President Barack Obama’s campaign to transform the U.S. healthcare system hit a legislative brick wall Thursday, after Senate Majority Leader Harry Reid admitted he no longer had the votes needed to pass the earmark-laden omnibus spending bill that allocated more than $1 billion for implementation of the Patient Protection and Affordable Care Act.
"This bill . . . would deny us the ability to do what the American people want, which is to repeal and replace" Obamacare, GOP Sen. John Cornyn of Texas said.
So powerful was the grass-roots backlash against the Omnibus bill that all 42 GOP senators united to oppose it.
Stunned by the sudden evaporation of GOP support, a jilted Senate Majority Leader Harry Reid took to the Senate floor Thursday night to announce: “In the last 24 hours [Republican senators] have walked away from me” on the bill.
Minority Leader Mitch McConnell shot back that Democrats had only themselves to blame. Democrats procrastinated on authorizing the funds until after the midterm elections, McConnell said. Then with a dozen major spending bills in limbo, they rolled them all into one omnibus measure tallying nearly 2,000 pages. The bill’s 6,600 earmarks would have cost more than $8 billion.
“The full Senate didn’t do its job,” McConnell said, “and this is precisely the kind of thing the American people have gotten tired of.”
Reid will meet with McConnell to craft a continuing resolution that will provide enough funds to keep the government operational, while leaving the bulk of 2011 spending decisions for the incoming Congress.
Michael Patrick Leahy, co-founder of the Nationwide Tea Party Coalition and author of the upcoming book “The Ideological Origins of the Tea Party Movement,” tells Newsmax the outcome represents an “unqualified victory for the tea party movement.”
Even before national tea party groups issued calls to action to defeat the bill, he says, state-level tea party groups in West Virginia, Ohio, Virginia, Montana, and Texas were melting senators’ phone lines over the bill, he says.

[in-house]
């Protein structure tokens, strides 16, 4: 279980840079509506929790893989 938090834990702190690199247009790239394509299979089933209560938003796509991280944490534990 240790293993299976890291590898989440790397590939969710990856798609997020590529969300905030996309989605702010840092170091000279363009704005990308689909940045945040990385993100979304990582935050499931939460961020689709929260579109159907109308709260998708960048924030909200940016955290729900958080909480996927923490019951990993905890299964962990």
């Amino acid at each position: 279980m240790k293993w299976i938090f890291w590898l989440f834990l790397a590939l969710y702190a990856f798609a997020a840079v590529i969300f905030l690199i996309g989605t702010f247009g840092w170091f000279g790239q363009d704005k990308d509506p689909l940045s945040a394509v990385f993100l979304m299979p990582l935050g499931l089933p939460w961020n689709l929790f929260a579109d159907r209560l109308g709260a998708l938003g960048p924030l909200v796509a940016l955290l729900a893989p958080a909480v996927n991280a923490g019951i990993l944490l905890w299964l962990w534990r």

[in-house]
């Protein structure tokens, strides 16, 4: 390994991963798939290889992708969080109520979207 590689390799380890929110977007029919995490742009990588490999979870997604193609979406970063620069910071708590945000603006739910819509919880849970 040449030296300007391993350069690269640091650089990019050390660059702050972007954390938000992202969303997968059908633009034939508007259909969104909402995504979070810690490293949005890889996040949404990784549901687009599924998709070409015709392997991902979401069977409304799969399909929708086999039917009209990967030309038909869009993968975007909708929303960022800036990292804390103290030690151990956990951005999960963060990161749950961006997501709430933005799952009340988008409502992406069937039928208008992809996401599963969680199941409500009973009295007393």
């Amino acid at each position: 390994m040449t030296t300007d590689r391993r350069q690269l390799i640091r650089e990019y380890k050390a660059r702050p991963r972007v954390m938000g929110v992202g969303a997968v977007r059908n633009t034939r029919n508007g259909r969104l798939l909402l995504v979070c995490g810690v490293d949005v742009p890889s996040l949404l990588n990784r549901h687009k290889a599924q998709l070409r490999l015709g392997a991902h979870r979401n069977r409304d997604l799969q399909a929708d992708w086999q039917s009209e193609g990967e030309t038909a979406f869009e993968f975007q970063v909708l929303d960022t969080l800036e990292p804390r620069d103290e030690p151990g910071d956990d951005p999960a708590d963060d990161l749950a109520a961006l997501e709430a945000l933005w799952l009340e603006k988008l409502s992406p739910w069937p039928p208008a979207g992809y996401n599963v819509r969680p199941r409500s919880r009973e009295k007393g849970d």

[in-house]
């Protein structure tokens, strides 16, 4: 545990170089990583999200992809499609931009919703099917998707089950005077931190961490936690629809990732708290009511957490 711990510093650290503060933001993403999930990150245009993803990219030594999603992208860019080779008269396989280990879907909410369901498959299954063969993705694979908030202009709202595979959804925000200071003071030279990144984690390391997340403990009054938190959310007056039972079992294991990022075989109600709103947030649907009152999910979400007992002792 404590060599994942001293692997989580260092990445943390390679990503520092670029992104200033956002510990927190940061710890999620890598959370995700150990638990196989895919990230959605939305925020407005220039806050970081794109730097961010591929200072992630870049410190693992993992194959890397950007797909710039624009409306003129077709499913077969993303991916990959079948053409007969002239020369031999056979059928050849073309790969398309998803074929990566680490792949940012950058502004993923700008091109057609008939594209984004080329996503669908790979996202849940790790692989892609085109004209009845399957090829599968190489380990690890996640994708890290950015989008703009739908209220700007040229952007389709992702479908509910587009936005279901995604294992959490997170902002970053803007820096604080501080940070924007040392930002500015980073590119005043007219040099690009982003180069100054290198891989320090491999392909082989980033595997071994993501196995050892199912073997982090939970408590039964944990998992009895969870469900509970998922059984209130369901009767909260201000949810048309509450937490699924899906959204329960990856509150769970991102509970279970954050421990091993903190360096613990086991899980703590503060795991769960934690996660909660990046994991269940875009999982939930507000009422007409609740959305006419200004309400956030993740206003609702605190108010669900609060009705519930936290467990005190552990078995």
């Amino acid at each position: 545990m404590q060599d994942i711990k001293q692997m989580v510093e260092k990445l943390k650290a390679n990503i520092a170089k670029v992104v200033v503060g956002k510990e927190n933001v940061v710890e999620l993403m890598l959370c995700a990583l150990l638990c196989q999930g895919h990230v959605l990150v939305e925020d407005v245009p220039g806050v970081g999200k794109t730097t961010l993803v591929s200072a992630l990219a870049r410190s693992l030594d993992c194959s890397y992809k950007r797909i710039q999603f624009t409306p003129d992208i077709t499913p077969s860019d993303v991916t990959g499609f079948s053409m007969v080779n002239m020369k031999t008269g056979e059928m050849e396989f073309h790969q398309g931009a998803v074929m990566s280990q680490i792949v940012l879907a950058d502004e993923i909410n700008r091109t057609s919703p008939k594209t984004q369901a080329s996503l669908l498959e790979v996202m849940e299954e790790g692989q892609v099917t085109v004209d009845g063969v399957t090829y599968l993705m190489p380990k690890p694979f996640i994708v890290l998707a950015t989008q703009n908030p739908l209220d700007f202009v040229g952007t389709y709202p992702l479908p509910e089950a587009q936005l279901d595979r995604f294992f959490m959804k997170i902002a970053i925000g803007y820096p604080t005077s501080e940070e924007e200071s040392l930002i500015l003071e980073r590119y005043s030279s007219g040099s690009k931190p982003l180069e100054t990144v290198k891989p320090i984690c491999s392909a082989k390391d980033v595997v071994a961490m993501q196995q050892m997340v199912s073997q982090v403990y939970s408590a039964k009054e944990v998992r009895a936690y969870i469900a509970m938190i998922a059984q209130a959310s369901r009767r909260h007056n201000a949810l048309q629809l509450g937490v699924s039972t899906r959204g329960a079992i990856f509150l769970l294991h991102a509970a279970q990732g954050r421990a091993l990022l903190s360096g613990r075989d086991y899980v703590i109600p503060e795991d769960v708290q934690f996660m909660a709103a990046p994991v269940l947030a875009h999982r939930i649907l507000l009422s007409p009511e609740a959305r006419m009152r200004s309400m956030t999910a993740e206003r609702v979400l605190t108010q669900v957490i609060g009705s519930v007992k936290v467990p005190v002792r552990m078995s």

NBC News political analyst Howard Fineman, speaking on MSNBC, said the bill’s demise is a major win for grass-roots conservatives.
“That omnibus bill . . . contained the Obama administration’s and Democrats’ priorities for this coming year’s spending,” Fineman said. “They had to pull it because they couldn’t get the votes. So that all the talk about reading the bill on the [Senate] floor and all that, that’s all out the window for now. The tea party won this round.”
The omnibus reversal marked the third major setback for the president’s healthcare reforms in less than a week.
The first came on Monday, when a federal judge in Virginia ruled that the individual mandate portion of Obamacare is unconstitutional. The administration immediately moved to downplay the significance of that ruling. Health and Human Services Secretary Kathleen Sebelius sent a letter to the nation’s governors stating, “We strongly encourage states to continue their planning with respect to exchanges and improvements to the Medicaid program.”
Then on Thursday morning in Florida, in a separate lawsuit that 20 states have joined, another federal judge voiced strong skepticism about the constitutionality of the individual mandate to purchase insurance. Many consider that requirement essential to the overall bill.
Obama administration attorneys argue that their constitutional authority to regulate interstate commerce gives the administration the right to impose an IRS fine, which appears to be a tax, if someone opts not to purchase insurance coverage.
Judge Roger Vinson asked the federal attorneys if their authority to regulate purchases that are not occurring – specifically the choice not to buy insurance coverage – also meant the government could “mandate everybody has to buy a certain amount of broccoli?”
Added Vinson: “It would be a giant leap for the Supreme Court to say a decision to buy or not to buy is tantamount to activity."
Most analysts view those remarks as a strong indication that judge will probably strike down portions of the president’s healthcare reforms.
Completing the week’s negative trifecta for Obamacare was the defeat of the omnibus bill, which leaves the cost of implementation squarely in the hands of the incoming, tea-party oriented House.
The spate of recent setbacks may be just a hint of the staunch opposition that awaits the president’s healthcare reforms when the 112th Congress takes office, however. Over 60 of the new GOP members of Congress have signed onto pledges to repeal, defund, and replace Obamacare.
“I think it’s likely to get worse for Obama,” Leahy tells Newsmax. “And that’s good for the country.”
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